Based on his experience with Ansell, Harrington says 80% to 90% of c-stores join White in placing condoms on the store floor—meaning 10% to 20% of retailers still have the products merchandised behind the counter, as was traditional when the products were first allowed to be sold at the c-store level in the late ’70s. There’s a reason the majority of retailers have moved to self-service.

“If condoms are behind the counter, guess what happens? Consumers don’t ask,” Case says. “There’s an embarrassment, and there’s a stigma. It can kill your business.”

The issue of self-service vs. having task a clerk at the counter is all the more important given the fact that food, drug and mass channels almost exclusively merchandise condoms as a self-service item, so consumers are not used to having to ask a cashier.“Because of the embarrassment factor, if you don’t display the condoms in a self-service position in your store, a consumer may still buy it that one time, “Harrington admits. “But the next time they’re going to go where they don’t have to ask. Generally, what we see is if an account goes from self-service to behind the counter, we see at least a 50% decline in sales.”

With the threat of such an extreme sales decline, why would any retailer choose to merchandise condoms behind the counter? It often comes down to one particular threat.

“What’s one of the biggest challenges with condoms? Theft,” Case says.

As a smaller-sized product, condoms are easy to swipe—and tempting considering the price per unit, not to mention the stigma of buying them. Yet retailers who merchandise condoms on the sales floor aren’t seeing the huge pilferage numbers one might expect.

“It’s all anecdotal,” says White. “I have never seen enough theft to warrant pulling it from the sales floor.”And moving such products behind the counter may not actually address the true risk stores are facing. Harrington estimates only 5% of c-store condom thefts are from customers.

“Most of the theft is internal, not external,” he says. “So no matter where the product is positioned, you won’t stop the internal theft unless you have certain cameras and devices in line to catch people.”

“My philosophy has always been to put them on the floor,” White says. “It’s a matter of convincing stakeholders.”

Raising the Stakes

One way White and other retailers can persuade stakeholders that condoms belong on the sales floor is the impressive profit margins male contraceptives boast—margins that can more than make up for even a certain amount of theft.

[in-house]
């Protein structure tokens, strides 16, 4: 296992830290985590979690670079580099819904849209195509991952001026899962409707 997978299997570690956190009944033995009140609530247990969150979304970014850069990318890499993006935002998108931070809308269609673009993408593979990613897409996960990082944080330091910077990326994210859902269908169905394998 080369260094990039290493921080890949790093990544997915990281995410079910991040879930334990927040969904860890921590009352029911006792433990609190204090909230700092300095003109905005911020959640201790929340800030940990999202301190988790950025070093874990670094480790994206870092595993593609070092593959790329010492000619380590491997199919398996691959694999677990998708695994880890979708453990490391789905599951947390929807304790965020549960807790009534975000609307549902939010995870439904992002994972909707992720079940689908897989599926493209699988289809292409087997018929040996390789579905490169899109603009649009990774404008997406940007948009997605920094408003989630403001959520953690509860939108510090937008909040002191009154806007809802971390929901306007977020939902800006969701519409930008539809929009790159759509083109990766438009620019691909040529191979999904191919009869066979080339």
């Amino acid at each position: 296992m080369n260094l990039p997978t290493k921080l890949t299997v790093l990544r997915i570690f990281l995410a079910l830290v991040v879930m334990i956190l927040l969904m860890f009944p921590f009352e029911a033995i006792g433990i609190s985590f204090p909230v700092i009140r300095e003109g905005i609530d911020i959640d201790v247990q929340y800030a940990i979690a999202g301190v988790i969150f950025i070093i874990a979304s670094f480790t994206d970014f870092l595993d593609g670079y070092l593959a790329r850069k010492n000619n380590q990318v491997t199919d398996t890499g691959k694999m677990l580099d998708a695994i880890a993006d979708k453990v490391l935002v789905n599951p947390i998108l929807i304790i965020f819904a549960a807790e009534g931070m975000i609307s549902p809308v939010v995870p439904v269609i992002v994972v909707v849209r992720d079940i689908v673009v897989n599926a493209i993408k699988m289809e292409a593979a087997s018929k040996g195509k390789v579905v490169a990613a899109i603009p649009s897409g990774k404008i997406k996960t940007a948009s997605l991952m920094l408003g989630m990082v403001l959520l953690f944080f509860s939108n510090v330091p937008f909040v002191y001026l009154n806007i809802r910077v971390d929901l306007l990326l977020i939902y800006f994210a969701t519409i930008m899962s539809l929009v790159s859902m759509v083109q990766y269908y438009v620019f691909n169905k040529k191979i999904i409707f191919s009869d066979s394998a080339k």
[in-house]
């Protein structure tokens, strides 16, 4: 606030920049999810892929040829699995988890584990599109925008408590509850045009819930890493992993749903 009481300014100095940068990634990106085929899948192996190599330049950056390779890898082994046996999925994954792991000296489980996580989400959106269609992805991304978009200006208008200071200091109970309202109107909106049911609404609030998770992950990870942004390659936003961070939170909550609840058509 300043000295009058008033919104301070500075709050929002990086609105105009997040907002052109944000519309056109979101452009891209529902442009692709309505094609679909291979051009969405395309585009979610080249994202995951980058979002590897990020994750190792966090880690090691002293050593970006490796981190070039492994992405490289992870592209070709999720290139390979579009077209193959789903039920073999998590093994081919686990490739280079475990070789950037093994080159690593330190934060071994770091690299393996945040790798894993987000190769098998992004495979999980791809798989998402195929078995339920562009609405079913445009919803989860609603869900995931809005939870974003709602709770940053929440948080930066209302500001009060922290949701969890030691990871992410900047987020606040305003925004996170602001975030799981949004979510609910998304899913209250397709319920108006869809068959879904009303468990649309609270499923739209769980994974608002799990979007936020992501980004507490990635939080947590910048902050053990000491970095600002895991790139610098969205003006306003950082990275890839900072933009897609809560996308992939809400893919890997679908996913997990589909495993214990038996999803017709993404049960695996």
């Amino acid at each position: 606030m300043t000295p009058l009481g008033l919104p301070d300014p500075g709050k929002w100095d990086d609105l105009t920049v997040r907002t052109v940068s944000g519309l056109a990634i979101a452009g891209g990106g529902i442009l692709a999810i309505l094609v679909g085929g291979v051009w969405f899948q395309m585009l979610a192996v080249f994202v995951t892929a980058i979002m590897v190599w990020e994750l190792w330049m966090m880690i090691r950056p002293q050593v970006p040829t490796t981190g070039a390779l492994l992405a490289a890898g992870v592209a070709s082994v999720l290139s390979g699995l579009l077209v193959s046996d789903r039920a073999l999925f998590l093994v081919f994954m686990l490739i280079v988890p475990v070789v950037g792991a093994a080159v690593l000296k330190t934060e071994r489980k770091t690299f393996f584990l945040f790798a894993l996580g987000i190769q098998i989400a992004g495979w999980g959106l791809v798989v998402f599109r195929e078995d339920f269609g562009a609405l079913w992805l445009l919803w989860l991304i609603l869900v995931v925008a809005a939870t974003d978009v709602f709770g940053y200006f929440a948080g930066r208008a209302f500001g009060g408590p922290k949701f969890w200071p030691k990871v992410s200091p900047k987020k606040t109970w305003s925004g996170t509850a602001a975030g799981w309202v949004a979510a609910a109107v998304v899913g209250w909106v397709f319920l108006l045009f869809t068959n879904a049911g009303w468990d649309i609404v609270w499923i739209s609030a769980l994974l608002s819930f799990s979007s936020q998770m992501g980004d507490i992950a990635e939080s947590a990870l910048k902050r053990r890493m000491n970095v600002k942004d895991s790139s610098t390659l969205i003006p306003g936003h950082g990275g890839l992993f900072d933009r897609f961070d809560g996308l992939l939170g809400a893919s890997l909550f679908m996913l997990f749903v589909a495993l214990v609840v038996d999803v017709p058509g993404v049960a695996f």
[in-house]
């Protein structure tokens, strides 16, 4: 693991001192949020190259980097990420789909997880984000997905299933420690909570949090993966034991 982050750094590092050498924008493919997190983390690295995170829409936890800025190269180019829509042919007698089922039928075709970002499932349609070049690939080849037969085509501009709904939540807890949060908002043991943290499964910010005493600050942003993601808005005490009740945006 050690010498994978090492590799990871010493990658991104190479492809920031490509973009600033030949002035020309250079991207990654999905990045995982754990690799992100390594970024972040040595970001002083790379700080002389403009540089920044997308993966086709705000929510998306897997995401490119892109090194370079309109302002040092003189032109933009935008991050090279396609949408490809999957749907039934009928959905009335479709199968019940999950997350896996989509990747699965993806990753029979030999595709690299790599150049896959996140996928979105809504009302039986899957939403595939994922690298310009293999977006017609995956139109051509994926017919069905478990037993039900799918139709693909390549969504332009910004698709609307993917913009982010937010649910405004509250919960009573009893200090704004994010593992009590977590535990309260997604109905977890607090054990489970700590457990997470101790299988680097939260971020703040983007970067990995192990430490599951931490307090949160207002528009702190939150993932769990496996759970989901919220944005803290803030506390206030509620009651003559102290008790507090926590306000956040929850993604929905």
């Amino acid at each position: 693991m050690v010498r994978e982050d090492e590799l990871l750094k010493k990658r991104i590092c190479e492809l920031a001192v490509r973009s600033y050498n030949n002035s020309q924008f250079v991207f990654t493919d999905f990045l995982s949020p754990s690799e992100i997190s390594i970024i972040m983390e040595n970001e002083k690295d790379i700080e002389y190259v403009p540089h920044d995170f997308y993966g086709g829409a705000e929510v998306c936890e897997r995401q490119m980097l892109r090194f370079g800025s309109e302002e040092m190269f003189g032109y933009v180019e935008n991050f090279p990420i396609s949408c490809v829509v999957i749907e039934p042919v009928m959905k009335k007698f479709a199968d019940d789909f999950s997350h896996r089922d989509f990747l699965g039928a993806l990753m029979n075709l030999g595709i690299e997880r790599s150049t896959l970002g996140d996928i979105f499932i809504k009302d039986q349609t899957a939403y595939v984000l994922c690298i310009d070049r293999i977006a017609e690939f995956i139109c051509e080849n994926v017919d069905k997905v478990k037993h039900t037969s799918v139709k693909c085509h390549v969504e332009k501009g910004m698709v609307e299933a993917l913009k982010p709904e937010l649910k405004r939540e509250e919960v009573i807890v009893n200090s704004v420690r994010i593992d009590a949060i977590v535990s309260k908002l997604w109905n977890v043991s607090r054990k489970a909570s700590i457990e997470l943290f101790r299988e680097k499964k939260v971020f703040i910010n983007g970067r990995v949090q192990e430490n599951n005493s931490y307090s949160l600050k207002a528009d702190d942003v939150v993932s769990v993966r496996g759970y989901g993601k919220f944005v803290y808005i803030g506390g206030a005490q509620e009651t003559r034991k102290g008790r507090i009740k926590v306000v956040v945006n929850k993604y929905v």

Generally speaking, HBC is a very margin-friendly category: HBC products average a 35% gross profit margin for retailers. Condoms, however, carry an 80% to 90% gross profit margin.

“Consider the unit cost is $1.27,” Case says. “And let’s say you get a 15% rebate, which in this category would be very conservative. There’s a lot of margin there.”

And though no one wants theft, Case says that even with such potential, the margins more than make up for the losses.

“Let’s say your volume is 25 units, retailing at $4.29,” Case says. “That will give you about a 70% gross profit margin. Say 20% of your products walk out of the store; that’s still a 63% gross margin. You’re still ahead.”

“With condoms, even if a package is stolen and you sell one, you’ve made a profit on both because of the high margins, “Harrington says. “If you have a candy bar at self-service and somebody steals that, from what I understand, you have to sell five candy bars to make up that loss of the one.”

And then there are the sales opportunities. While drug stores such as Walgreens and CVS discount their bulk condom packages, Case says, they consistently sell their two- and three-packs at a significantly higher cost than the average c-store price of $3.49.

“If you go into a drug store, you’re sometimes paying as much as $5.99 for a three-pack,” Harrington says. “Even convenience stores—which have always been noted as being a little higher-priced—in the HBC section, their prices are very comparable or lower than drug stores. That’s one of the reasons I think people go in and buy them.”

With such an ideal overlap between condom and c-store customers, along with the high profit margins the segment provides, theft may no longer be a viable reason to merchandise behind the counter—especially as c-store condom sales and margins continue to increase.